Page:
Ques. Jack tore out several successive pages from a book. The number of the first page he tore out was 183, and it is known that the number of the last page is written with the same digits in some order. How many pages did jack tear out of the book?
[Ques is absolutely right]
Ques. A caterpillar crawls up a pole 75 inches high, starting from the ground. Each day it crawls up 5 inches, and each night it slides down 4 inches. When will it first reach the top of the pole?
[75 days is wrong ans]
Divisibility and Congruence
Case 1: What is the remainder when each of the numbers 1, 7, 16, 91, is divided by 3?
The answer is obviously 1.
Case 2: What is the remainder when the number 3, 27, 83, 131 are divided by 8?
The answer to this question is 3.
Let us define the congruence of numbers.
Two numbers a and b are congruent with respect to m if both a and b leave same remainder when divided by m.
Mathematically, a ≡ b(mod m)
Important point in the congruence of numbers is that in problems involving divisibility of numbers, a number may always be replaced by another number congruent to the first.
For example, 91 ≡ 1 (mod 3). Therefore 91 may be replaced by 1.
Let us learn to use this concept.
Problem 1: Prove that 220 – 1 is divisible by 41.
Sol: We know that 220 – 1 = (25)4 – 1 = (32)4 – 1
Let us check number congruent to 32 with respect 41.
-9, 32, 73, 114, 155, 196, etc. are all congruent to 32.
There we may replace 32 by any of these congruent numbers.
Since -9 is smallest (numerically), therefore replacing 32 by -9, we get
(–9)4 – 1 = (81)2 – 1
Now, numbers congruent to 81 with respect to 41 are -1, 40, 81, 122, 163 etc.
Replacing 81 by -1, we get
(-1)2 – 1 = 0
Thus 220 – 1 leaves remainder zero when divided by 41
Hence 220 – 1 is divisible by 41
Problem 2: Prove that (53)103 (103)53 is divisible by 39.
Sol: 53 is congruent to 14 and 103 is congruent to -14 with respect to 39, therefore replacing 53 and 103 by 14 and -14 respectively, we get
= (14)103 – (14)53 = 1453 (1450 - 1)
Since 1453 and 39 are co-prime, therefore 1453 cannot be multiple of 39. So let us consider 1450 – 1 only
1450- 1 = (142)25 – 1 = (196)25 – 1
196 is congruent to 1 with respect to 39, therefore replacing 196 by 1, we get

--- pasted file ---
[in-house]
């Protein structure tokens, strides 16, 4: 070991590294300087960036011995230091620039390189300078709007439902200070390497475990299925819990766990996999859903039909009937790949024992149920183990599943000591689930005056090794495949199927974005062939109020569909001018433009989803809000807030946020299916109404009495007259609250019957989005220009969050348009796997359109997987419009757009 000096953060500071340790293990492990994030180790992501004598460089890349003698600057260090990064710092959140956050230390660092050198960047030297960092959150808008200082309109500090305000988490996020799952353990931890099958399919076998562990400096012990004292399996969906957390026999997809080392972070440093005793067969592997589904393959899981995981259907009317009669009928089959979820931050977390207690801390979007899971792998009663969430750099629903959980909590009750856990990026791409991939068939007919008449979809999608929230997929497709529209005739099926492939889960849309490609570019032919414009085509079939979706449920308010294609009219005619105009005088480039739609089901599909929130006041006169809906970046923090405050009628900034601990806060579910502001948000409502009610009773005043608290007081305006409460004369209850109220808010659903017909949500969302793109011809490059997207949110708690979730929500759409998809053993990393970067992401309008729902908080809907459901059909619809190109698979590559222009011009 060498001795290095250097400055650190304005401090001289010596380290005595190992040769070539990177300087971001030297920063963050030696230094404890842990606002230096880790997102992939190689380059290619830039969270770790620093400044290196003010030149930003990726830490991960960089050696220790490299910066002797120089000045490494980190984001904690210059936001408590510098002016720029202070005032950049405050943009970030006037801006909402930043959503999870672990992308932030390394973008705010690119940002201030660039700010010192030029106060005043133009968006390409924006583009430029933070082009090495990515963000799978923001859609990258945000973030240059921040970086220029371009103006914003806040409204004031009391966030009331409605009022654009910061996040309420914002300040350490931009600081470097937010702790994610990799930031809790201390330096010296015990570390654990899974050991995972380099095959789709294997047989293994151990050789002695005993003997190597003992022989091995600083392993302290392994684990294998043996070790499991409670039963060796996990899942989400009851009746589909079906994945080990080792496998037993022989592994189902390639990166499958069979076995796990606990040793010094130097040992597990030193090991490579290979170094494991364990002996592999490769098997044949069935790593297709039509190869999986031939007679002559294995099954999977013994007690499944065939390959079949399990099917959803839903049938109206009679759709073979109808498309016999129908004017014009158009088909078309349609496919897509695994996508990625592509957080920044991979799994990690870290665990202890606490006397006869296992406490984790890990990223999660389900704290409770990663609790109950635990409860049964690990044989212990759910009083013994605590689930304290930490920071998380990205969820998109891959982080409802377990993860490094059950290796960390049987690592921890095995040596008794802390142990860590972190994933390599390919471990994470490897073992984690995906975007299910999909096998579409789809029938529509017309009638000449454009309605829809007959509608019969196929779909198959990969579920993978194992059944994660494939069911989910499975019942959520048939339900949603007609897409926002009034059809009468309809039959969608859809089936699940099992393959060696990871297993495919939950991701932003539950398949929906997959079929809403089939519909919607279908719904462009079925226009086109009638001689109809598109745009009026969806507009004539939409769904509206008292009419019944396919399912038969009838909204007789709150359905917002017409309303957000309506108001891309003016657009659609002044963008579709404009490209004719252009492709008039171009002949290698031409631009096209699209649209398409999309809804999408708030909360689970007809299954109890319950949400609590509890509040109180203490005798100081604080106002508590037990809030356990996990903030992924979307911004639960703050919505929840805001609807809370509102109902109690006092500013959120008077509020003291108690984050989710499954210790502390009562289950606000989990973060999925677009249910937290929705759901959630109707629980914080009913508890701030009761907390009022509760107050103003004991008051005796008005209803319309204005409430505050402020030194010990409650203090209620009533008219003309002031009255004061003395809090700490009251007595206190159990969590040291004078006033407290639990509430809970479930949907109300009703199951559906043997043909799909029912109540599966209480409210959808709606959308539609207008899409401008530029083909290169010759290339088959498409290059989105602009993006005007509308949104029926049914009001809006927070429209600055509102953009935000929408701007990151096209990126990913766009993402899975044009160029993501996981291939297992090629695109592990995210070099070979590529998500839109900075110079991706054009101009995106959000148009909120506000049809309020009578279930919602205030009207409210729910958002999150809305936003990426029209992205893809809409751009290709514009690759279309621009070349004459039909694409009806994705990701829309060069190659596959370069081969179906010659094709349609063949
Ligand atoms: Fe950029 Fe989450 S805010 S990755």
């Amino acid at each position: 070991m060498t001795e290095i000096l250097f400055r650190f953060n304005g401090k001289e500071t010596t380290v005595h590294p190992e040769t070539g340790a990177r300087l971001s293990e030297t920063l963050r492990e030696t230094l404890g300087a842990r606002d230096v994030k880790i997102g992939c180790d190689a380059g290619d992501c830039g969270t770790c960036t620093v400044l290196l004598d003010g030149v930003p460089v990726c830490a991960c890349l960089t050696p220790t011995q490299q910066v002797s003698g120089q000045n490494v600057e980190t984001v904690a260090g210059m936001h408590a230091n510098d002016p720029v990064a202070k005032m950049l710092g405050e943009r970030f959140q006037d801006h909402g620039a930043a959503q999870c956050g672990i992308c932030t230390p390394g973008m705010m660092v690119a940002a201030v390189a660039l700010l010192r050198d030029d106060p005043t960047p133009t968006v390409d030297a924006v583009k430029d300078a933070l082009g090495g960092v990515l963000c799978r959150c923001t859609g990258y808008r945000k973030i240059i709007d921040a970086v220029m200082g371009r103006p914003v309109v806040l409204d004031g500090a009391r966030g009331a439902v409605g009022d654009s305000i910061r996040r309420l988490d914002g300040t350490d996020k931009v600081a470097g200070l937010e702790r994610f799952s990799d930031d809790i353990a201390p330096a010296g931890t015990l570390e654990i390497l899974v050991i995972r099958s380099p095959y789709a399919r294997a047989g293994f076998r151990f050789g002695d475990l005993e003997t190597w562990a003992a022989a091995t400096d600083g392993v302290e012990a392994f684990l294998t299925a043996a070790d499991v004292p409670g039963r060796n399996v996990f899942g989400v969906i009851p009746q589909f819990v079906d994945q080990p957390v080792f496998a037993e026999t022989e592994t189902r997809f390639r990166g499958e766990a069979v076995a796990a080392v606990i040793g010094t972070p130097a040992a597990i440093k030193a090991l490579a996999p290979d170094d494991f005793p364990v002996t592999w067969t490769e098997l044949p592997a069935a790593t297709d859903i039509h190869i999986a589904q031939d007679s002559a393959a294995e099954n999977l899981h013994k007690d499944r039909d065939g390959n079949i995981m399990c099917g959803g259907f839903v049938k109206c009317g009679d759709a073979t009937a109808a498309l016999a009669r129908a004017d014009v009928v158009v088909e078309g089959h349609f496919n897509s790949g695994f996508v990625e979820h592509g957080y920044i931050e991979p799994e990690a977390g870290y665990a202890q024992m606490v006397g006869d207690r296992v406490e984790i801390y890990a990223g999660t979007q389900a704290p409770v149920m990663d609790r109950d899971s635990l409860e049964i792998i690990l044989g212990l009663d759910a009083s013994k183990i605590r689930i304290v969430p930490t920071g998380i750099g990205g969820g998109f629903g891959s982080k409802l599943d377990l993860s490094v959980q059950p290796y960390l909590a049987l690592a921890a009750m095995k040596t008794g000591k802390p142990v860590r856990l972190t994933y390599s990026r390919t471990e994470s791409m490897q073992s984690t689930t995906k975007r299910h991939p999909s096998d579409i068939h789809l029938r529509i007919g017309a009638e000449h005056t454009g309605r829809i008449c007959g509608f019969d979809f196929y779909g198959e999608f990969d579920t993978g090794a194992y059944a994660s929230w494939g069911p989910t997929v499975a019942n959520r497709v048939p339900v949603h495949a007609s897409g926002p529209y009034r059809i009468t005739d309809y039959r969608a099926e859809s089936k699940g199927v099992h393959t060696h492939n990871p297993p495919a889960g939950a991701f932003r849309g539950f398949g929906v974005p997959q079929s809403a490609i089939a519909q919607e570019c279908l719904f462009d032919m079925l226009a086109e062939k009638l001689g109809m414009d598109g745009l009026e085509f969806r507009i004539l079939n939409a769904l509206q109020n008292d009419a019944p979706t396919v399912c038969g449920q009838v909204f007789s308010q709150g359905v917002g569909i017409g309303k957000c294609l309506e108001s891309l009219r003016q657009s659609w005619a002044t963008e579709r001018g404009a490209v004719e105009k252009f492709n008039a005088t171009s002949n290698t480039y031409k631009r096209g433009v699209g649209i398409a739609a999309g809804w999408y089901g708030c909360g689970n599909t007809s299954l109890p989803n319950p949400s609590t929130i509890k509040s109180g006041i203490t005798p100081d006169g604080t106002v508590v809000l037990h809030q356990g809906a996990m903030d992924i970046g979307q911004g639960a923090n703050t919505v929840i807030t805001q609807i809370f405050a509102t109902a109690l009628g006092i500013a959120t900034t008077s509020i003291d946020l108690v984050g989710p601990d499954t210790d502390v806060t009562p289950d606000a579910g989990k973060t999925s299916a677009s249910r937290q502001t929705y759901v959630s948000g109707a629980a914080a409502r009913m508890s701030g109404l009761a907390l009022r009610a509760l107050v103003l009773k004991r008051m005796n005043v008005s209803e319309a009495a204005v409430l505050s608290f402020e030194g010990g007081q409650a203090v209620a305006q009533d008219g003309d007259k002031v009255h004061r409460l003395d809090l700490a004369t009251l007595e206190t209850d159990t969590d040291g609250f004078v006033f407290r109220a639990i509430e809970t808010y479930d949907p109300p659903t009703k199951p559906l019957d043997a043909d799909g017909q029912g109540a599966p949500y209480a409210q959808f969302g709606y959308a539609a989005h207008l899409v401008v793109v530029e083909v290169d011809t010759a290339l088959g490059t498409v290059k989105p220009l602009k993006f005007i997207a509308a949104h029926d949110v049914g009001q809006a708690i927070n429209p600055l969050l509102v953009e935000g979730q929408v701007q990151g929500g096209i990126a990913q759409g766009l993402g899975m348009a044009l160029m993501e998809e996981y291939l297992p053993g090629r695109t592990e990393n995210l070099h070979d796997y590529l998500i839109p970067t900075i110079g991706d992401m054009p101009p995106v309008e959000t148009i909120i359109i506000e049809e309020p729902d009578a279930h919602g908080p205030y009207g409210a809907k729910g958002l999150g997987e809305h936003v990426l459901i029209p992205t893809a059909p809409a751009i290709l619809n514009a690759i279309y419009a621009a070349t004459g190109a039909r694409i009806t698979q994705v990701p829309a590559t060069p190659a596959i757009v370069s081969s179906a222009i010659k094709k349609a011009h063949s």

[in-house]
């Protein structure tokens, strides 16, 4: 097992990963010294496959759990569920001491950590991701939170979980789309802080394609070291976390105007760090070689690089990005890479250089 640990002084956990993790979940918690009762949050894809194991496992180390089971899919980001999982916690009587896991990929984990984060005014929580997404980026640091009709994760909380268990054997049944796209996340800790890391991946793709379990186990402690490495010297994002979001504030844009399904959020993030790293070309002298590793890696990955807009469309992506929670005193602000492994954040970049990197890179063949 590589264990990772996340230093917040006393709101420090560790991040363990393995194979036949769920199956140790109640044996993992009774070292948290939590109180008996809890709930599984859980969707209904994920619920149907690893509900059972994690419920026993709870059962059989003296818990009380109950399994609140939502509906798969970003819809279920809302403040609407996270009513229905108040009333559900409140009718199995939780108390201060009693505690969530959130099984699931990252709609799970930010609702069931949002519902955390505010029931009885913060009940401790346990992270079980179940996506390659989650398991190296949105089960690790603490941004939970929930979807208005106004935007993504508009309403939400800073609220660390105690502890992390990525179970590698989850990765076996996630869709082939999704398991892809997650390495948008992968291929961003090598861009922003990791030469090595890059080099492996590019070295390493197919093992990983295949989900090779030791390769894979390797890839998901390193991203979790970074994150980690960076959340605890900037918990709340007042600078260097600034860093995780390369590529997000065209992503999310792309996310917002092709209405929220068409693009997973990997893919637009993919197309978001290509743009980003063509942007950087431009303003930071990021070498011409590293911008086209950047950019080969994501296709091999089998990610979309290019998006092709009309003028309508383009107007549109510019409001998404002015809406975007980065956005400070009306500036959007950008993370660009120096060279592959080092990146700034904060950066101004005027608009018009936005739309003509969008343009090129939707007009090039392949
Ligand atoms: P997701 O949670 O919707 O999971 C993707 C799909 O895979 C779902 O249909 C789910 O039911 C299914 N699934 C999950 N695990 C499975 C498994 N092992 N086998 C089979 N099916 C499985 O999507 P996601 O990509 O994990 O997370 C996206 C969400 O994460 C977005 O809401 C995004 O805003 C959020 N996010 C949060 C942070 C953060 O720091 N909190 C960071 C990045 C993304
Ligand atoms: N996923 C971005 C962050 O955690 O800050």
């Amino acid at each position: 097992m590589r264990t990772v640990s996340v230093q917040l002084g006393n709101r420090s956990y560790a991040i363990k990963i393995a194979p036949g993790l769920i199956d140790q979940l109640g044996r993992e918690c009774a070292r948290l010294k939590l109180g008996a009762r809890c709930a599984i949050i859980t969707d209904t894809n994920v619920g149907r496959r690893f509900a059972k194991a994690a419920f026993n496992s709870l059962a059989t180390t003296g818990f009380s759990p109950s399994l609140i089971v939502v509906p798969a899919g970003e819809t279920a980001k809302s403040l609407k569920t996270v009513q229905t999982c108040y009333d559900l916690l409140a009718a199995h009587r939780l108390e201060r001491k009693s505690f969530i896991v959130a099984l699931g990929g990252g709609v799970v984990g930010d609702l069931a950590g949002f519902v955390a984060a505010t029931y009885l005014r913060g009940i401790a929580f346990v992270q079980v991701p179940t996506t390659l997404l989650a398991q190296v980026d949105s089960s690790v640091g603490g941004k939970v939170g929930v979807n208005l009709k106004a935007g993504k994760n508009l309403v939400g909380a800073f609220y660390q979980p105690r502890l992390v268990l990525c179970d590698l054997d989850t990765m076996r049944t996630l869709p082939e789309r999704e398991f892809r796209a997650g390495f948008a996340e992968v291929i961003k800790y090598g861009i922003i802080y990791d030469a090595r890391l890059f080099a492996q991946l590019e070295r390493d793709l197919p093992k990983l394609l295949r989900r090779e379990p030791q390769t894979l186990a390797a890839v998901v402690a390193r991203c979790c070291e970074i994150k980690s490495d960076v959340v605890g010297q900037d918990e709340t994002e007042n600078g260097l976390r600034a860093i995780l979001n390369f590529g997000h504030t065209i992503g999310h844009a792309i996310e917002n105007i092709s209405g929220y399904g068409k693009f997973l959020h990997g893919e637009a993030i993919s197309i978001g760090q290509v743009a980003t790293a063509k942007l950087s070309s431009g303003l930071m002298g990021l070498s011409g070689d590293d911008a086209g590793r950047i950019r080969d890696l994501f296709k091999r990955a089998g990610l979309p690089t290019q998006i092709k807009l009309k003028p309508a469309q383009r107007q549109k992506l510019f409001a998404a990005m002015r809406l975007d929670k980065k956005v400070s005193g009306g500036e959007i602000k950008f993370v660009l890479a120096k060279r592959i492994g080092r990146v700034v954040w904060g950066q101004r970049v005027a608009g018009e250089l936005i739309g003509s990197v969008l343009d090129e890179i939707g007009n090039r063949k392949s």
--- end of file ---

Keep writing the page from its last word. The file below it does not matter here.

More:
(1)25 – 1 = 0 (remainder when 1450 – 1 is divided by 39)
Thus 1450 – 1 is divisible by 39.
Hence (53)103 (103)53 is divisible by 39
Problem 3: Prove that 111333 333111 is divisible by 7.
Sol: Here 111 ≡ - 1 (mod 7) [Since 111 is congruent to -1 w.r.t. 7]
and 333 ≡ - 3 (mod 7) [Since 333 is congruent to -1 w.r.t. 7]
Therefore, replacing 111 and 333 by -1 and -3 respectively, we get (-1)333 (–3)111
= (-1) – (33)37
= - 1 – (27)37
Now, 27 ≡ –1 (mod 7),
Replacing 27 by -1,
we get -1 – (-1)37 = 0
Thus 111333 333111 leaves remainder 0 when divided by 7
Hence it is divisible by 7.
Problem 4: Find the remainder when 44444444 is divided by 9.
Sol: 444 ≡ - 2 (mod 9)
Replacing 4444 by -2,
we get (-2)4444 = 24444
= 21 . 24443
= 2. (23)1481
= 2. 81481
Now, 8 ≡ – 1 (mod 9)
Replacing 8 by -1,
we get 2. (-1)1481 = - 2 [Since -2 ≡ 7(mod 9)]
Therefore remainder is 7 when 44444444 is divided by 9.
Problem 5: Find the missing digit x in
(51840). (273581) = 1418243 x 040
Sol: Here 51840 are divisible by 9 and 273581 is divisible by 11, therefore 14182 x 34040 must be divisible by both 9 and 11.
Since 14182 x 34040 is divisible by 9
Hence sum of digits 27 x must be divisible by 9.
i.e. x is either 9 or 0.
Again, Since 1418243 x 040 is divisible by 11
Hence the difference of sum of odd digit and that of even digits is divisible by 11.
(4 8 4 x 4) – (1 1 2 3)
= (20 x) – 7
= 13 x
(13 x) is divisible by 11, therefore x must be 9.